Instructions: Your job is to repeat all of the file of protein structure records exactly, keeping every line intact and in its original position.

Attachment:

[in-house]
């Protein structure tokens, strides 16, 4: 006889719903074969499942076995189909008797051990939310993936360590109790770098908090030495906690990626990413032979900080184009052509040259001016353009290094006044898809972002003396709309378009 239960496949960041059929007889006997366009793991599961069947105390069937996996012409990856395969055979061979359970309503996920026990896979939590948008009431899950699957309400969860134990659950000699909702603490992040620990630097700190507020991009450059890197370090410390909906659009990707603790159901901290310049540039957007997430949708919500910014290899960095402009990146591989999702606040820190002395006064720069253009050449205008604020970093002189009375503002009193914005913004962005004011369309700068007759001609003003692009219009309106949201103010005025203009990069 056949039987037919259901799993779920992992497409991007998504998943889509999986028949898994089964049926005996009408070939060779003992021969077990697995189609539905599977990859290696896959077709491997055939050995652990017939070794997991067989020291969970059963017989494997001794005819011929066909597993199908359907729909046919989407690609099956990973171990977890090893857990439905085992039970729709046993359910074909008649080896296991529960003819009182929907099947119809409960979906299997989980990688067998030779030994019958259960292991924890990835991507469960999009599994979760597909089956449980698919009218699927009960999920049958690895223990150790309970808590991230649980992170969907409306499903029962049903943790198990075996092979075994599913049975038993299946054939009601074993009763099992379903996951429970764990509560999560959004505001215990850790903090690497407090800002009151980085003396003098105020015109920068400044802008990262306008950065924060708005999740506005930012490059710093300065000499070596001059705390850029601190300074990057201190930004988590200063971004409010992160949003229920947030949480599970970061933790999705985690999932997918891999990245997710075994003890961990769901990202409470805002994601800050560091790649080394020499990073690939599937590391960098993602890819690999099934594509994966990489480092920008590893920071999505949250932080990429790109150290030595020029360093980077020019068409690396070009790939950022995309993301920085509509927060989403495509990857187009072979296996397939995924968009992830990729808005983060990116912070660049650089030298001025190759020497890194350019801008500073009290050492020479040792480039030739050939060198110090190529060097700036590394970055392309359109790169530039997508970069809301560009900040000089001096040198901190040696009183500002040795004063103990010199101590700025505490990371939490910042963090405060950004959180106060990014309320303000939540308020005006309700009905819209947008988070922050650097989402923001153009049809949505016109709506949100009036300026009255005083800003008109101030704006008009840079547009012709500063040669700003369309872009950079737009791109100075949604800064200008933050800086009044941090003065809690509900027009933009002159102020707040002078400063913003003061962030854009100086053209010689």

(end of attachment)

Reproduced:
[in-house]
């Protein structure tokens, strides 16, 4: 006889719903074969499942076995189909008797051990939310993936360590109790770098908090030495906690990626990413032979900080184009052509040259001016353009290094006044898809972002003396709309378009 239960496949960041059929007889006997366009793991599961069947105390069937996996012409990856395969055979061979359970309503996920026990896979939590948008009431899950699957309400969860134990659950000699909702603490992040620990630097700190507020991009450059890197370090410390909906659009990707603790159901901290310049540039957007997430949708919500910014290899960095402009990146591989999702606040820190002395006064720069253009050449205008604020970093002189009375503002009193914005913004962005004011369309700068007759001609003003692009219009309106949201103010005025203009990069 056949039987037919259901799993779920992992497409991007998504998943889509999986028949898994089964049926005996009408070939060779003992021969077990697995189609539905599977990859290696896959077709491997055939050995652990017939070794997991067989020291969970059963017989494997001794005819011929066909597993199908359907729909046919989407690609099956990973171990977890090893857990439905085992039970729709046993359910074909008649080896296991529960003819009182929907099947119809409960979906299997989980990688067998030779030994019958259960292991924890990835991507469960999009599994979760597909089956449980698919009218699927009960999920049958690895223990150790309970808590991230649980992170969907409306499903029962049903943790198990075996092979075994599913049975038993299946054939009601074993009763099992379903996951429970764990509560999560959004505001215990850790903090690497407090800002009151980085003396003098105020015109920068400044802008990262306008950065924060708005999740506005930012490059710093300065000499070596001059705390850029601190300074990057201190930004988590200063971004409010992160949003229920947030949480599970970061933790999705985690999932997918891999990245997710075994003890961990769901990202409470805002994601800050560091790649080394020499990073690939599937590391960098993602890819690999099934594509994966990489480092920008590893920071999505949250932080990429790109150290030595020029360093980077020019068409690396070009790939950022995309993301920085509509927060989403495509990857187009072979296996397939995924968009992830990729808005983060990116912070660049650089030298001025190759020497890194350019801008500073009290050492020479040792480039030739050939060198110090190529060097700036590394970055392309359109790169530039997508970069809301560009900040000089001096040198901190040696009183500002040795004063103990010199101590700025505490990371939490910042963090405060950004959180106060990014309320303000939540308020005006309700009905819209947008988070922050650097989402923001153009049809949505016109709506949100009036300026009255005083800003008109101030704006008009840079547009012709500063040669700003369309872009950079737009791109100075949604800064200008933050800086009044941090003065809690509900027009933009002159102020707040002078400063913003003061962030854009100086053209010689």